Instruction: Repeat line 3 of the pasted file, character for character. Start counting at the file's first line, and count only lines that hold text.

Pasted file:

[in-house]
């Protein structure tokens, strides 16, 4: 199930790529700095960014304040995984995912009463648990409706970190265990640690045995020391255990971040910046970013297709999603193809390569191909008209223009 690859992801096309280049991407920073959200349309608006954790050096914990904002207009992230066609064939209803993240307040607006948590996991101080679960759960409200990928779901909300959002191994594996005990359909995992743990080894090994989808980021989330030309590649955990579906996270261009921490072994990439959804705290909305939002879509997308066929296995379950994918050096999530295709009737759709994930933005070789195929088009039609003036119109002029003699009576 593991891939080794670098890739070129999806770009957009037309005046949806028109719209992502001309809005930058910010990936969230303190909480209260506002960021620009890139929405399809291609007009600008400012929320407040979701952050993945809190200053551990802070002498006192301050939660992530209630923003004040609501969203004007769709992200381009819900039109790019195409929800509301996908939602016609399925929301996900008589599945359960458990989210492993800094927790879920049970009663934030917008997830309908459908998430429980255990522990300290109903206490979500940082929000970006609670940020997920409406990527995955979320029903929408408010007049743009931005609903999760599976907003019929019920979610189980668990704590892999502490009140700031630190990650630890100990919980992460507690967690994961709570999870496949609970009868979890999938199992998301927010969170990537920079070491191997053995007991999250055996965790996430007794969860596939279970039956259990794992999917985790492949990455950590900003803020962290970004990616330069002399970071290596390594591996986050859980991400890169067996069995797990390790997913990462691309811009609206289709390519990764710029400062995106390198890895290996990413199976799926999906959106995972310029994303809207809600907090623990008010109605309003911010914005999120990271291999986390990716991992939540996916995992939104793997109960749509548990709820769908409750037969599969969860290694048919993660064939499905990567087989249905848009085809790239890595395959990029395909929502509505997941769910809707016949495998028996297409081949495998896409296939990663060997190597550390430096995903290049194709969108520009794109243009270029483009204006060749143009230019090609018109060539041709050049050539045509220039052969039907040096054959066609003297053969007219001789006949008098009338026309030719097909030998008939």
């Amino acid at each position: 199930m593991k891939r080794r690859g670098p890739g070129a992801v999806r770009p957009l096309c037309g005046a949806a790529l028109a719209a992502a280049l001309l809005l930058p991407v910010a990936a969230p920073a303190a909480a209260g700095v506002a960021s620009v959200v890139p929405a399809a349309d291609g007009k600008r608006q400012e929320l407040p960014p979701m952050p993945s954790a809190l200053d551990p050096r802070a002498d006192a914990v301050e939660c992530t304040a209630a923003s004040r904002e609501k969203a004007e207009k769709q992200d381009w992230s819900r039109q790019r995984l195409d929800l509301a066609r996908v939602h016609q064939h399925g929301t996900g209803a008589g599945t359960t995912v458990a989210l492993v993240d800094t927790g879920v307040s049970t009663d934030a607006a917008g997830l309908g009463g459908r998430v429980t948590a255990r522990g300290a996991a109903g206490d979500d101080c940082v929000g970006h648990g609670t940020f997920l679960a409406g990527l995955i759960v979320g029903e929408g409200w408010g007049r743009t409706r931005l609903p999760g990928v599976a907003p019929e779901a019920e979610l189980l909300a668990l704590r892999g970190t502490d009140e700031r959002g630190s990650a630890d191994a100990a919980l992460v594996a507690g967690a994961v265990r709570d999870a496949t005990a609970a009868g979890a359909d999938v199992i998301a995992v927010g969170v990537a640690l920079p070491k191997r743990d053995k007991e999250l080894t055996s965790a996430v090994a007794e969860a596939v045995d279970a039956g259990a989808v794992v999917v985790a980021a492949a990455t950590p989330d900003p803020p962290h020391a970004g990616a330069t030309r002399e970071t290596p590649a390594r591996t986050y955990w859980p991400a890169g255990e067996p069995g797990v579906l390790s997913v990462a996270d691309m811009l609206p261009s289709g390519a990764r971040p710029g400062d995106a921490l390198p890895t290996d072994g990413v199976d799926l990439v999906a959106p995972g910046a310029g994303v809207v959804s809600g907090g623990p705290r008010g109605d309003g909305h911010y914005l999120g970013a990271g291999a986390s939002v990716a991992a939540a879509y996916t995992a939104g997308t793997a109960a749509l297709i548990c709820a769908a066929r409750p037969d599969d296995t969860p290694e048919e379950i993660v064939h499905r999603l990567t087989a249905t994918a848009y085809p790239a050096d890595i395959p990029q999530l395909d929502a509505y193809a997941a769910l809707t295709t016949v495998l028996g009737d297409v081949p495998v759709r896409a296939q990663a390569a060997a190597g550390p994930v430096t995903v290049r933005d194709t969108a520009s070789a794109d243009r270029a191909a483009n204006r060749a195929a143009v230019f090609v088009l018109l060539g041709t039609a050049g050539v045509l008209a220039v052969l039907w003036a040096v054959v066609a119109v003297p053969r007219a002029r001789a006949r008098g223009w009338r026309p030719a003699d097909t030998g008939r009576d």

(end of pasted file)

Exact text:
């Amino acid at each position: 199930m593991k891939r080794r690859g670098p890739g070129a992801v999806r770009p957009l096309c037309g005046a949806a790529l028109a719209a992502a280049l001309l809005l930058p991407v910010a990936a969230p920073a303190a909480a209260g700095v506002a960021s620009v959200v890139p929405a399809a349309d291609g007009k600008r608006q400012e929320l407040p960014p979701m952050p993945s954790a809190l200053d551990p050096r802070a002498d006192a914990v301050e939660c992530t304040a209630a923003s004040r904002e609501k969203a004007e207009k769709q992200d381009w992230s819900r039109q790019r995984l195409d929800l509301a066609r996908v939602h016609q064939h399925g929301t996900g209803a008589g599945t359960t995912v458990a989210l492993v993240d800094t927790g879920v307040s049970t009663d934030a607006a917008g997830l309908g009463g459908r998430v429980t948590a255990r522990g300290a996991a109903g206490d979500d101080c940082v929000g970006h648990g609670t940020f997920l679960a409406g990527l995955i759960v979320g029903e929408g409200w408010g007049r743009t409706r931005l609903p999760g990928v599976a907003p019929e779901a019920e979610l189980l909300a668990l704590r892999g970190t502490d009140e700031r959002g630190s990650a630890d191994a100990a919980l992460v594996a507690g967690a994961v265990r709570d999870a496949t005990a609970a009868g979890a359909d999938v199992i998301a995992v927010g969170v990537a640690l920079p070491k191997r743990d053995k007991e999250l080894t055996s965790a996430v090994a007794e969860a596939v045995d279970a039956g259990a989808v794992v999917v985790a980021a492949a990455t950590p989330d900003p803020p962290h020391a970004g990616a330069t030309r002399e970071t290596p590649a390594r591996t986050y955990w859980p991400a890169g255990e067996p069995g797990v579906l390790s997913v990462a996270d691309m811009l609206p261009s289709g390519a990764r971040p710029g400062d995106a921490l390198p890895t290996d072994g990413v199976d799926l990439v999906a959106p995972g910046a310029g994303v809207v959804s809600g907090g623990p705290r008010g109605d309003g909305h911010y914005l999120g970013a990271g291999a986390s939002v990716a991992a939540a879509y996916t995992a939104g997308t793997a109960a749509l297709i548990c709820a769908a066929r409750p037969d599969d296995t969860p290694e048919e379950i993660v064939h499905r999603l990567t087989a249905t994918a848009y085809p790239a050096d890595i395959p990029q999530l395909d929502a509505y193809a997941a769910l809707t295709t016949v495998l028996g009737d297409v081949p495998v759709r896409a296939q990663a390569a060997a190597g550390p994930v430096t995903v290049r933005d194709t969108a520009s070789a794109d243009r270029a191909a483009n204006r060749a195929a143009v230019f090609v088009l018109l060539g041709t039609a050049g050539v045509l008209a220039v052969l039907w003036a040096v054959v066609a119109v003297p053969r007219a002029r001789a006949r008098g223009w009338r026309p030719a003699d097909t030998g008939r009576d």